What do you think about canine fertility clinics? - Veterinary Practice
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What do you think about canine fertility clinics?

Naturewatch Foundation are hosting a survey on canine fertility clinics and they want to know what veterinary professionals think about their rise in resent years

Animal welfare charity, Naturewatch Foundation, has been investigating the rise in canine fertility clinics. It estimates there’s been a ten-fold increase in clinics in the past two years, and the charity is now aware of at least 339 dog fertility businesses across the UK.

The Naturewatch Foundation charity wants to understand what veterinary professionals think about this new industry, and is running a short survey until 21 August 2022. Complete the survey and share it with your colleagues in the profession.

As many of you will know, canine fertility clinics are businesses that offer assisted reproduction services for dogs. They’re often operated by lay people, rather than veterinary professionals. Services offered typically include artificial insemination, progesterone testing, cytology and ultrasound scanning. Some offer other services such as whelping assistance.

There have been concerns about the seeming indiscriminate use of breeding procedures by some clinics, and about links to low welfare breeding operations. In some cases, fertility clinics have been found selling and administering prescription medicines and offering to perform operations.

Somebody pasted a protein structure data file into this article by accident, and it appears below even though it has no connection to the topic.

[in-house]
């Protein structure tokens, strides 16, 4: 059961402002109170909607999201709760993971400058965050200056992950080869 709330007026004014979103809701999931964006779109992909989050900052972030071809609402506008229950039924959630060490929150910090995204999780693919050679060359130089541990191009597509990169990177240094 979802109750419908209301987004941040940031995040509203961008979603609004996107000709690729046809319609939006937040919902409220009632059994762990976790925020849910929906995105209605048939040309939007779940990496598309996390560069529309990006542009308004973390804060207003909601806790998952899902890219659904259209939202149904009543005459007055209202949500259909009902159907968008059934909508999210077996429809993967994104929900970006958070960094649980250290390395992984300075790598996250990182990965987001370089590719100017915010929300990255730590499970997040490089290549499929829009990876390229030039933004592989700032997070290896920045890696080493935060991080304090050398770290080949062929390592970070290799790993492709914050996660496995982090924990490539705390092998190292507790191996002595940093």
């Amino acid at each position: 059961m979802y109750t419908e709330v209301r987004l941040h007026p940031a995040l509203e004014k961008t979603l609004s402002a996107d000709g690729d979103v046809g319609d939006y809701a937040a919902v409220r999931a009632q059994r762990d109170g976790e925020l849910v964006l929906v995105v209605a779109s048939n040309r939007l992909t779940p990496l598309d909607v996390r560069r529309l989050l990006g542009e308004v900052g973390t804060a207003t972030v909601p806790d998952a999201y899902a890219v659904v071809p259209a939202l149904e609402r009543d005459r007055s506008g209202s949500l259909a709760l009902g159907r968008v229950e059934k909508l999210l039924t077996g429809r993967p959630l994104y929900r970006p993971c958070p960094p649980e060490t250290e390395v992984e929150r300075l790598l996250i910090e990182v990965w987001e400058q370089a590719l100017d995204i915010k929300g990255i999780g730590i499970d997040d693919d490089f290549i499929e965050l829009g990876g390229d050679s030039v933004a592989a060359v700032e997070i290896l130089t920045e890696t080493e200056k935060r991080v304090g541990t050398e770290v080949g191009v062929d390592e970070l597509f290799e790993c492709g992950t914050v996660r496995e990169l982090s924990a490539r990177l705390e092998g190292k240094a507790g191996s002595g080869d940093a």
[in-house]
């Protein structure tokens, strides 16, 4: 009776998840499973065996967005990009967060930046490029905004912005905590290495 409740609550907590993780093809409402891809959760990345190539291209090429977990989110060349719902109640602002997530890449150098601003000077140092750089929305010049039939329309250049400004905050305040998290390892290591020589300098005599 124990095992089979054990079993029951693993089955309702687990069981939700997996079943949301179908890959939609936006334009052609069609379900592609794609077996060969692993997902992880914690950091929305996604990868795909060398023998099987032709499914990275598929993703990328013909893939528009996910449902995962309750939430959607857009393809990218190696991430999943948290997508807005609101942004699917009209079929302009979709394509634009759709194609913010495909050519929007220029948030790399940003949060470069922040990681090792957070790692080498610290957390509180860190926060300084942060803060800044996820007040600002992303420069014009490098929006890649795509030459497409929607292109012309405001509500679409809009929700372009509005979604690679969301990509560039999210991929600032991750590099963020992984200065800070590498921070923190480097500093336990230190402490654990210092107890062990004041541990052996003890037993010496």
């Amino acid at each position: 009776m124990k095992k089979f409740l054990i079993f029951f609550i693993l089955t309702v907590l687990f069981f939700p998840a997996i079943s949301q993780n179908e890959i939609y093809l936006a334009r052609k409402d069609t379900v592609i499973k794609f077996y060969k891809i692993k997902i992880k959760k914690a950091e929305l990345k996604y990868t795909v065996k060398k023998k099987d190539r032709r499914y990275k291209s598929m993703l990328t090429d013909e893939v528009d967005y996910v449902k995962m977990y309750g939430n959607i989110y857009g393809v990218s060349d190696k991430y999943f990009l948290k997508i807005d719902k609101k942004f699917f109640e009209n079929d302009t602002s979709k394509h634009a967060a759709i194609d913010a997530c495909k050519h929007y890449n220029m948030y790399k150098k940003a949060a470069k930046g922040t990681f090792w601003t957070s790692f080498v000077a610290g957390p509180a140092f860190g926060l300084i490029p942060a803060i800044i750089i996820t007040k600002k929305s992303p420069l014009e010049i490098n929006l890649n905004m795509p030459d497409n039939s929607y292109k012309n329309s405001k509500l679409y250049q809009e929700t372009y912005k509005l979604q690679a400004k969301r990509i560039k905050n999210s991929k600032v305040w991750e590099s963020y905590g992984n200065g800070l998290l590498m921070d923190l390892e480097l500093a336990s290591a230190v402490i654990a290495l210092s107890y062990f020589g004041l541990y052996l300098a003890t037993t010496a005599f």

The charity wants to know who you think should be permitted to perform commonly offered breeding procedures. It also wants to hear your thoughts about possible solutions.

Are canine fertility clinics inherently problematic? Or could canine fertility clinics – if operated ethically and regulated properly – bridge the gap between breeders and the veterinary profession? All views are welcome, and participants can answer anonymously if they wish.

Share your thoughts until 21 August 2022 on the website. The survey is open to vets, vet nurses and other professionals who work in veterinary practices in the UK.

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